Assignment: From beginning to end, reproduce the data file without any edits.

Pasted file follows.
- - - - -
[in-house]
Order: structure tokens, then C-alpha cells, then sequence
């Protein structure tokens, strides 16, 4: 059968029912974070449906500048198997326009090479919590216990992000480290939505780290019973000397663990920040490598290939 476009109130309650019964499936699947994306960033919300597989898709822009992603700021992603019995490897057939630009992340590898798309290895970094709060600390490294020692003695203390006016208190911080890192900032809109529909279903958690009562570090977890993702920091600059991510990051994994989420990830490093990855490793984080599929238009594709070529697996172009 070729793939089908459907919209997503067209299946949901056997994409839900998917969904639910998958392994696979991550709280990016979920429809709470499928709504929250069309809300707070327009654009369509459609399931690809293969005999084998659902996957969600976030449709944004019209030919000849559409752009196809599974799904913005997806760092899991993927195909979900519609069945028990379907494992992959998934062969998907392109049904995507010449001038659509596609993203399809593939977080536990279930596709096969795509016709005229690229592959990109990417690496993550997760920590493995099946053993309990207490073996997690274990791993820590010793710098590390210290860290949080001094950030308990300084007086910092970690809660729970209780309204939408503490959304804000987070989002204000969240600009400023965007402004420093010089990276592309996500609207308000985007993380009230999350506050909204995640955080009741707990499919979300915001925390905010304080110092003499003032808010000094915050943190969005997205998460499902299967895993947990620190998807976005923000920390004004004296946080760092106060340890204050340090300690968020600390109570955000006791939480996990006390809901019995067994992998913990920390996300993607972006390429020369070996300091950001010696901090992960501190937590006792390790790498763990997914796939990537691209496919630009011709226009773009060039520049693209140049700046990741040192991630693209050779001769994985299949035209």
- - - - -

[in-house]
Order: structure tokens, then C-alpha cells, then sequence
């Protein structure tokens, strides 16, 4: 059968029912974070449906500048198997326009090479919590216990992000480290939505780290019973000397663990920040490598290939 476009109130309650019964499936699947994306960033919300597989898709822009992603700021992603019995490897057939630009992340590898798309290895970094709060600390490294020692003695203390006016208190911080890192900032809109529909279903958690009562570090977890993702920091600059991510990051994994989420990830490093990855490793984080599929238009594709070529697996172009 070729793939089908459907919209997503067209299946949901056997994409839900998917969904639910998958392994696979991550709280990016979920429809709470499928709504929250069309809300707070327009654009369509459609399931690809293969005999084998659902996957969600976030449709944004019209030919000849559409752009196809599974799904913005997806760092899991993927195909979900519609069945028990379907494992992959998934062969998907392109049904995507010449001038659509596609993203399809593939977080536990279930596709096969795509016709005229690229592959990109990417690496993550997760920590493995099946053993309990207490073996997690274990791993820590010793710098590390210290860290949080001094950030308990300084007086910092970690809660729970209780309204939408503490959304804000987070989002204000969240600009400023965007402004420093010089990276592309996500609207308000985007993380009230999350506050909204995640955080009741707990499919979300915001925390905010304080110092003499003032808010000094915050943190969005997205998460499902299967895993947990620190998807976005923000920390004004004296946080760092106060340890204050340090300690968020600390109570955000006791939480996990006390809901019995067994992998913990920390996300993607972006390429020369070996300091950001010696901090992960501190937590006792390790790498763990997914796939990537691209496919630009011709226009773009060039520049693209140049700046990741040192991630693209050779001769994985299949035209």